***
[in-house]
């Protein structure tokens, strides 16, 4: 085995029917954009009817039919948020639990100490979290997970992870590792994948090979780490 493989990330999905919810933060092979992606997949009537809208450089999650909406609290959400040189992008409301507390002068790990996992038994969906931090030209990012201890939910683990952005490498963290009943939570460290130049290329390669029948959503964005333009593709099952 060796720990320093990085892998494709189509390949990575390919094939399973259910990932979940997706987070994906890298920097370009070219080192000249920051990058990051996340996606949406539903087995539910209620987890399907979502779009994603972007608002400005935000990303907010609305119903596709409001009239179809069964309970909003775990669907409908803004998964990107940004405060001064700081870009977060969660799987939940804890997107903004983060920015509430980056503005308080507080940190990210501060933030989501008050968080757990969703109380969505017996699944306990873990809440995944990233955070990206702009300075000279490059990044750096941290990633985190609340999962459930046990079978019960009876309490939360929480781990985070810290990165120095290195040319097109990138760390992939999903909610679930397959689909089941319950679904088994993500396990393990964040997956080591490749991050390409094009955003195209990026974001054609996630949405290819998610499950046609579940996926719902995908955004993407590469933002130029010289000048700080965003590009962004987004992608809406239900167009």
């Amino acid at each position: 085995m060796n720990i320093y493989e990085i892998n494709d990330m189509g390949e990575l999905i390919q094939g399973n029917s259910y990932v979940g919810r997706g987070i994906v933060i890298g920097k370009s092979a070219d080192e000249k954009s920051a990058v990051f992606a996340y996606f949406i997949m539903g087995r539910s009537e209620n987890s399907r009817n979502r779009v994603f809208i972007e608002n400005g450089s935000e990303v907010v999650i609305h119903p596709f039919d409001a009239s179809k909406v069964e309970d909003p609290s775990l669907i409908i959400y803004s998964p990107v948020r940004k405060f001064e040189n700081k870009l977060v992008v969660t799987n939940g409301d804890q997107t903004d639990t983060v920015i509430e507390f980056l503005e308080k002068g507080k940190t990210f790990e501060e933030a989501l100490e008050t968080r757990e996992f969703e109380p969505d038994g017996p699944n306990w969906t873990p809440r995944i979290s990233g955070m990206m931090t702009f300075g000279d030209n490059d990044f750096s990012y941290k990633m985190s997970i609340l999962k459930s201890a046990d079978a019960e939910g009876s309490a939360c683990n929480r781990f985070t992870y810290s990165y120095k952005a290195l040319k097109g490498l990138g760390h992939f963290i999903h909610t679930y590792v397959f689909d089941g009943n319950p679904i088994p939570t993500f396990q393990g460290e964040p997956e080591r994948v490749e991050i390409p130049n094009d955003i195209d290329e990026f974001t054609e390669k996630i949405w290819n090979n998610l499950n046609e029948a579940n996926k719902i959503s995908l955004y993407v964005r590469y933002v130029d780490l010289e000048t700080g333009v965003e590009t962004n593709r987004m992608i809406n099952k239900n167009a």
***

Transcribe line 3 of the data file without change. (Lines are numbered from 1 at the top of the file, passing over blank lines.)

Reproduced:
């Amino acid at each position: 085995m060796n720990i320093y493989e990085i892998n494709d990330m189509g390949e990575l999905i390919q094939g399973n029917s259910y990932v979940g919810r997706g987070i994906v933060i890298g920097k370009s092979a070219d080192e000249k954009s920051a990058v990051f992606a996340y996606f949406i997949m539903g087995r539910s009537e209620n987890s399907r009817n979502r779009v994603f809208i972007e608002n400005g450089s935000e990303v907010v999650i609305h119903p596709f039919d409001a009239s179809k909406v069964e309970d909003p609290s775990l669907i409908i959400y803004s998964p990107v948020r940004k405060f001064e040189n700081k870009l977060v992008v969660t799987n939940g409301d804890q997107t903004d639990t983060v920015i509430e507390f980056l503005e308080k002068g507080k940190t990210f790990e501060e933030a989501l100490e008050t968080r757990e996992f969703e109380p969505d038994g017996p699944n306990w969906t873990p809440r995944i979290s990233g955070m990206m931090t702009f300075g000279d030209n490059d990044f750096s990012y941290k990633m985190s997970i609340l999962k459930s201890a046990d079978a019960e939910g009876s309490a939360c683990n929480r781990f985070t992870y810290s990165y120095k952005a290195l040319k097109g490498l990138g760390h992939f963290i999903h909610t679930y590792v397959f689909d089941g009943n319950p679904i088994p939570t993500f396990q393990g460290e964040p997956e080591r994948v490749e991050i390409p130049n094009d955003i195209d290329e990026f974001t054609e390669k996630i949405w290819n090979n998610l499950n046609e029948a579940n996926k719902i959503s995908l955004y993407v964005r590469y933002v130029d780490l010289e000048t700080g333009v965003e590009t962004n593709r987004m992608i809406n099952k239900n167009a």